Saturday, December 15, 2012

More On The Robocalls Enquiry

Robocalls judge has to balance rights of those who might have not voted against those who did, lawyer argues
"The applicants in the “robocalls” election challenge of 2011 election results in six ridings have not presented evidence of specific individuals who were prevented from voting by deceptive poll-moving calls."
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"If the judge finds that there was fraud in a given riding, and if a greater number of votes were suppressed than the margin of victory, the court should balance those considerations with the reality that overturning the result would disenfranchise those who did cast ballots in the election, McIsaac said."
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"Previous Canadian election challenges have all hinged on ballots in the box that should not be there. The so-called “magic number test” applied in those cases would overturn results when the number of suspect ballots in the box was greater than the margin of victory.

In this case, McIsaac said, the court would have to apply a “reverse magic number test,” determining that there were more suppressed votes than the margin of victory.

In opening his case, Steven Shrybman, the lawyer for the applicants, acknowledged that he faced the tough challenge of showing that there were not ballots in the box that should be there.

Previous Canadian election challenges have all hinged on ballots in the box that should not be there. The so-called “magic number test” applied in those cases would overturn results when the number of suspect ballots in the box was greater than the margin of victory.

In this case, McIsaac said, the court would have to apply a “reverse magic number test,” determining that there were more suppressed votes than the margin of victory.

In opening his case, Steven Shrybman, the lawyer for the applicants, acknowledged that he faced the tough challenge of showing that there were not ballots in the box that should be there.

The key evidence for missing votes is a survey conducted by EKOS pollster Frank Graves, which found evidence that some respondents were discouraged from voting by deceptive calls.

Lawyers for the Conservative MPs have spent much of the proceedings attacking that survey and Graves’ credibility. They argued on Friday that the survey cannot be trusted and wouldn’t meet Government of Canada standards for polling.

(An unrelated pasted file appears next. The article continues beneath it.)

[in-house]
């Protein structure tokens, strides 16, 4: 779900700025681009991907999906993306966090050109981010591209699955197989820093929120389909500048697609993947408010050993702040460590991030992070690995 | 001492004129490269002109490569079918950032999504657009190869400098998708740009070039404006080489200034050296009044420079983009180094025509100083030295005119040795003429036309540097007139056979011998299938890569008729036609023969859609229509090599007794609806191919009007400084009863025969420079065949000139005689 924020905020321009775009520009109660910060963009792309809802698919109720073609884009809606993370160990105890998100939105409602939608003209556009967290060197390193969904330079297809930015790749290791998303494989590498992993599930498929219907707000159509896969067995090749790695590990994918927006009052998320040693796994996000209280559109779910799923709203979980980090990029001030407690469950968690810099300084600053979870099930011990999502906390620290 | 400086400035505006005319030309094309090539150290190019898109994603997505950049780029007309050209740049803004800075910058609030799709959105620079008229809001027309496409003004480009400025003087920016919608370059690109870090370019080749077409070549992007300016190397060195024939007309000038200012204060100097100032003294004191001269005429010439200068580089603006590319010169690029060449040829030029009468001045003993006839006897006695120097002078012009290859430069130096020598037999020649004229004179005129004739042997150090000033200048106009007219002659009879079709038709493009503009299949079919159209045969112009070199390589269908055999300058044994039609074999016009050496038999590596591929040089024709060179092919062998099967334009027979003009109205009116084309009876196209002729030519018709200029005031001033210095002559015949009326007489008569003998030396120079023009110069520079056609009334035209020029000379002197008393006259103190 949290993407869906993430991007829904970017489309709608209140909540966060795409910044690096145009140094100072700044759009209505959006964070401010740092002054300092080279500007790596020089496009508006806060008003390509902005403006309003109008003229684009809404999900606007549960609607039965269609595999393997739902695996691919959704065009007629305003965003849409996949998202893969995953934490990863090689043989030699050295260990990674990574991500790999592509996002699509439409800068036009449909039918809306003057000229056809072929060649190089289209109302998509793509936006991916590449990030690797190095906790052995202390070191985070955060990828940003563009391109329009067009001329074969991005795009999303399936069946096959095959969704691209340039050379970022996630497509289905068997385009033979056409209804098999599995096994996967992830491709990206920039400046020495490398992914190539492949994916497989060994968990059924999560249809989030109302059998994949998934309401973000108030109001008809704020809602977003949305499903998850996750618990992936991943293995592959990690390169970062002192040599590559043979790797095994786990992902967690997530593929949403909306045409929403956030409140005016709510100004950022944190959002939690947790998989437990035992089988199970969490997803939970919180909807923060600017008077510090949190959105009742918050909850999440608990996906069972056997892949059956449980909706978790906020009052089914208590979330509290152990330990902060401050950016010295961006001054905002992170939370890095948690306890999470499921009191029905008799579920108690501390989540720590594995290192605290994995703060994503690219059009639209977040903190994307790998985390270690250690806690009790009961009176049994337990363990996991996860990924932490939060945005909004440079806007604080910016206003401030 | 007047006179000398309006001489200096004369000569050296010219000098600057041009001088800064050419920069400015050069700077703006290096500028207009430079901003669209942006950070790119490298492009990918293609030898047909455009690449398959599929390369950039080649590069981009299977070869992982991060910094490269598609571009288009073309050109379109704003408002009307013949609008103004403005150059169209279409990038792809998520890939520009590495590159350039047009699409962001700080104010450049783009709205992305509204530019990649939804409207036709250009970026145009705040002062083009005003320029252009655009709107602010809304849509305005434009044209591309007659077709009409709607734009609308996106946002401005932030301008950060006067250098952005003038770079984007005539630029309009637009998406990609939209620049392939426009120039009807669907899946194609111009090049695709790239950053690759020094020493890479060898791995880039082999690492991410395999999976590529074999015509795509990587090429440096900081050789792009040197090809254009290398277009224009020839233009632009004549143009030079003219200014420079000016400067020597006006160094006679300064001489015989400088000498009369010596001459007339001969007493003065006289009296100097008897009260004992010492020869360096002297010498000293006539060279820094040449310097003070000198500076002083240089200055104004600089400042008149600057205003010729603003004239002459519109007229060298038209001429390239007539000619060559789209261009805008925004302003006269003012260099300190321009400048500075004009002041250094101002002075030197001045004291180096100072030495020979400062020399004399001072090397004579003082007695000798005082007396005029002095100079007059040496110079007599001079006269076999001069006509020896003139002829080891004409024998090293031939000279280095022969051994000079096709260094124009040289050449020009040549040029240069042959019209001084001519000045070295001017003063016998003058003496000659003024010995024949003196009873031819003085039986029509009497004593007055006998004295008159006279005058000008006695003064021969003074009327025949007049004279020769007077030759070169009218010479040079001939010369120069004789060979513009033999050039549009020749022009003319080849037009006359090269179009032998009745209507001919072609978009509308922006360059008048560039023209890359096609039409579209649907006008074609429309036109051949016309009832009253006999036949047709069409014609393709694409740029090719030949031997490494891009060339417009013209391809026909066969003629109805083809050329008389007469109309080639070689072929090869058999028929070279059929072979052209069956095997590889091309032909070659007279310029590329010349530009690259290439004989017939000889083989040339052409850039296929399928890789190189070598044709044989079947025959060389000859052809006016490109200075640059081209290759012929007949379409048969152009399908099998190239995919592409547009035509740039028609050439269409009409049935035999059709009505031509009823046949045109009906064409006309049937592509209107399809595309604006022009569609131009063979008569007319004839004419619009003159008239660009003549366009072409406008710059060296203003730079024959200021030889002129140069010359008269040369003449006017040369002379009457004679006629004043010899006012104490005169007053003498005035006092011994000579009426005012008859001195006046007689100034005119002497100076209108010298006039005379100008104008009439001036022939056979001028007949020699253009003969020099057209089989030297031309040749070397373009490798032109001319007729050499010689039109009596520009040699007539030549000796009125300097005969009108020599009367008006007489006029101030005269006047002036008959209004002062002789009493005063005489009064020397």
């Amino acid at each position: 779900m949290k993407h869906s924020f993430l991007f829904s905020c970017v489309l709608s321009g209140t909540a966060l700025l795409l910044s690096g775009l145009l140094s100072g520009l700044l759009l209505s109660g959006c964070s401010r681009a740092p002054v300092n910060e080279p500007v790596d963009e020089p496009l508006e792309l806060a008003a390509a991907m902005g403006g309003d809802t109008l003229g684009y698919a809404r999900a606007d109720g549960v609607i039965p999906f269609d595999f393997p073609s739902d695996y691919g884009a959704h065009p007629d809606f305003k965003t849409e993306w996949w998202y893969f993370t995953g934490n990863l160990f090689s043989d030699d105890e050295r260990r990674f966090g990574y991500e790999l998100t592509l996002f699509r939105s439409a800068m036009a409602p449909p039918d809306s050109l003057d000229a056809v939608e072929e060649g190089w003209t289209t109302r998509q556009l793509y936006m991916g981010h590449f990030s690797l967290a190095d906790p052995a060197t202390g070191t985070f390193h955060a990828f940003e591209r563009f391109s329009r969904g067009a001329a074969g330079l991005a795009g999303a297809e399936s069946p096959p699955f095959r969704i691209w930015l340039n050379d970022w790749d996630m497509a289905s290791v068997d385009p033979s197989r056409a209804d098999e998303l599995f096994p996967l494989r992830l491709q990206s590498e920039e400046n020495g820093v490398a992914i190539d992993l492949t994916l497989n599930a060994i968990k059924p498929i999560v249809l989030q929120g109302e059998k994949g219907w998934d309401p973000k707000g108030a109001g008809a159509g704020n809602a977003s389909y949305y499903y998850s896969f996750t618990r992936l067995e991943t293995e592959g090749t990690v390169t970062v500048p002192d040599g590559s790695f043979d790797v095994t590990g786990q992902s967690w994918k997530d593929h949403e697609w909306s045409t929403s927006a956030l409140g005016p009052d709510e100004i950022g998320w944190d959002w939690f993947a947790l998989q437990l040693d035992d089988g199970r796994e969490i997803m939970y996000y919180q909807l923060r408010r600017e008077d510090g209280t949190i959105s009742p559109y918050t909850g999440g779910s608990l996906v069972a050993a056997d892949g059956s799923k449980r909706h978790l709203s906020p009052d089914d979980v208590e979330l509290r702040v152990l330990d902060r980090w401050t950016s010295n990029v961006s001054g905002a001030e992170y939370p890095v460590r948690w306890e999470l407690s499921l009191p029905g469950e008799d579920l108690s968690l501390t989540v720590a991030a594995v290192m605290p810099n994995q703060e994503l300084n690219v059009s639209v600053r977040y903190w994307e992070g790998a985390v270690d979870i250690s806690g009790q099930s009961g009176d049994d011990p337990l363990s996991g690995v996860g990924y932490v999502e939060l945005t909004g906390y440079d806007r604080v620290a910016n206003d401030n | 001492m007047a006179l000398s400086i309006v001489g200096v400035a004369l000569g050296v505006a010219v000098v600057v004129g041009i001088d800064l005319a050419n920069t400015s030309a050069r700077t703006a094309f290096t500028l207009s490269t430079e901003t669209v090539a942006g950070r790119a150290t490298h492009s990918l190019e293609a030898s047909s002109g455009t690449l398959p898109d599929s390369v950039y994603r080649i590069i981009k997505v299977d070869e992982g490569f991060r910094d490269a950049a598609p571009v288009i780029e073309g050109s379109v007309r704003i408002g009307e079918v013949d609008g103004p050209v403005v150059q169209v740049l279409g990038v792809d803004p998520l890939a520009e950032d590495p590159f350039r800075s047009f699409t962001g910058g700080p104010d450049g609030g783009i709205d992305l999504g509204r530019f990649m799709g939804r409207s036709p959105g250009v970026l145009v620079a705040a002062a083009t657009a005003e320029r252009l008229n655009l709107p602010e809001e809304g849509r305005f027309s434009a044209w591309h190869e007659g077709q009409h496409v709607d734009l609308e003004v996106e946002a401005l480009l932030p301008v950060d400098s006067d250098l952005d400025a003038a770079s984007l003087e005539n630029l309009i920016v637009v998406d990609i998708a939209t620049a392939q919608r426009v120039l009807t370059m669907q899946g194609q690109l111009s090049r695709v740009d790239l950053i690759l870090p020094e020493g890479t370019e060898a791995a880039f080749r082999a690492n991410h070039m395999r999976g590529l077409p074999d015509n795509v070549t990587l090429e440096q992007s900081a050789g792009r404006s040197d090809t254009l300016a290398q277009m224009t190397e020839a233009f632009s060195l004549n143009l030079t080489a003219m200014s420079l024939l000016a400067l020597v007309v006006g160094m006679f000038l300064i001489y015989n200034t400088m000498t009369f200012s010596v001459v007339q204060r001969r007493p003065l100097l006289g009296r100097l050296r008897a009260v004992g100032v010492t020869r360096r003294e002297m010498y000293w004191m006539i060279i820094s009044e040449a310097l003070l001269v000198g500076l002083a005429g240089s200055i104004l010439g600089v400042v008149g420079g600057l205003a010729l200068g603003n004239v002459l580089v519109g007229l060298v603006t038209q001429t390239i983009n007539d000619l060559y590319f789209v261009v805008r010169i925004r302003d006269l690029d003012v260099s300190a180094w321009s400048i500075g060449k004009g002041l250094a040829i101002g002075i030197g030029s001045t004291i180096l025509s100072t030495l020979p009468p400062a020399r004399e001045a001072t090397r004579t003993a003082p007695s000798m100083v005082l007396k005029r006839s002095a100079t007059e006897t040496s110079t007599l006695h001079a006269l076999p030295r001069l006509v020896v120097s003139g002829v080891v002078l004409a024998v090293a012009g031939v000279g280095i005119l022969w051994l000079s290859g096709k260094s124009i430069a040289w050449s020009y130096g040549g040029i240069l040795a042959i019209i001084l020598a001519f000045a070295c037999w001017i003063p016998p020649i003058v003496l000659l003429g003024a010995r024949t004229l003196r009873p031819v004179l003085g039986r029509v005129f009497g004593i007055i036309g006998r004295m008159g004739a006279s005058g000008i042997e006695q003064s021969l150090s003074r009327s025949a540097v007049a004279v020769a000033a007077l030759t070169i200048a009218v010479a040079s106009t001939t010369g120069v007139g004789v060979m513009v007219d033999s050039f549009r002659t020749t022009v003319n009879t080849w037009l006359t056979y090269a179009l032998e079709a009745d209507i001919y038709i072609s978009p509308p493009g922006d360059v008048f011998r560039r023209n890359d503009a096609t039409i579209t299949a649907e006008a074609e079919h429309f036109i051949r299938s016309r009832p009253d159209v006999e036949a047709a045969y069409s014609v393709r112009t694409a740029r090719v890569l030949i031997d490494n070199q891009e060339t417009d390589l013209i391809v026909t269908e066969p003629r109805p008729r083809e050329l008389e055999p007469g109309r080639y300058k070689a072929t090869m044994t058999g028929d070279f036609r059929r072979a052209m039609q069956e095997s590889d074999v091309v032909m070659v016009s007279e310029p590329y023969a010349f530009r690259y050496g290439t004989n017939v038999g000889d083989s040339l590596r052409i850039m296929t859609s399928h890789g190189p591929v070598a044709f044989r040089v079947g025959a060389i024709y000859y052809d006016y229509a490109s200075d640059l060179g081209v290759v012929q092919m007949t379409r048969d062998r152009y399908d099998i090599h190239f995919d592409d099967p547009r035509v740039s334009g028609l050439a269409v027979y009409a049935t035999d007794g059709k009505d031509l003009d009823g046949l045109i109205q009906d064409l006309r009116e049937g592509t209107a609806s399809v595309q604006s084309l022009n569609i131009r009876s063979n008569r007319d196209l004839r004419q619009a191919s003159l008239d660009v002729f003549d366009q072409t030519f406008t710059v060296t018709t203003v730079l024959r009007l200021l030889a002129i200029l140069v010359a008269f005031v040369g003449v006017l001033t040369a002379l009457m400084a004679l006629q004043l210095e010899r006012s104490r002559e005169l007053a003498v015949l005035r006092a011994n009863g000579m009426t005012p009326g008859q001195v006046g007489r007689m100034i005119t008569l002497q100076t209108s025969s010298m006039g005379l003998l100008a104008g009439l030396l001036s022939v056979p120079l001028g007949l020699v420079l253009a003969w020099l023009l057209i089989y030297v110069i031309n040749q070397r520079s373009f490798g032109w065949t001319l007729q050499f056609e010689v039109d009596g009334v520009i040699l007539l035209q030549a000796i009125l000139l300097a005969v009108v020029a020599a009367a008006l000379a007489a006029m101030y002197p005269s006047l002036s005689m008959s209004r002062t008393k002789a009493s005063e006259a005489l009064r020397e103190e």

Because the stakes are so high (the applicants want byelections called) the study must be solid, said Ted Frankel, one of the lawyers acting for the six Conservatives elected in the ridings."
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"Graves’ poll used a technology called “interactive voice response,” in which a computer prompts the respondents to enter their answers on their telephone keypad.

Graves claims the survey conducted last April found a clear pattern of voter suppression aimed at non-Conservative supporters.

Frankel said the survey can’t be trusted because of serious methodological problems, including its failure to screen out those who can’t vote, including people under age 18 and non-Canadians."
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"The failure to include cell phones in the survey was another problem, Frankel said. He also criticized EKOS for not calling respondents back to verify their information.

The survey found that 39 of 2,900 respondents reported that they had been prevented from voting by deceptive telephone calls. Frankel said, though, that 20 of those respondents had first indicated that they had voted, giving contradictory answers.

Graves doubled his estimate of the number of people who didn’t vote because of “social desirability bias,” the tendency of respondents to give answers that make themselves look good. Frankel argued Graves can’t take that kind of liberty, given what’s at stake in this case.

Some of the questions were ambiguous or double-barrelled and may have confused respondents, Frankel added, and there was no way for respondents to reply that they didn’t know or couldn’t recall."
There's more. The whole thing is coming down to a "he said"-"she said" kind of thing. What it boils down to is this: The left is at war with the right and has decided to use lawfare as its tactic and mud slinging is all we're getting from this process, although my reading of the problems suggest that this case should be tossed out.

















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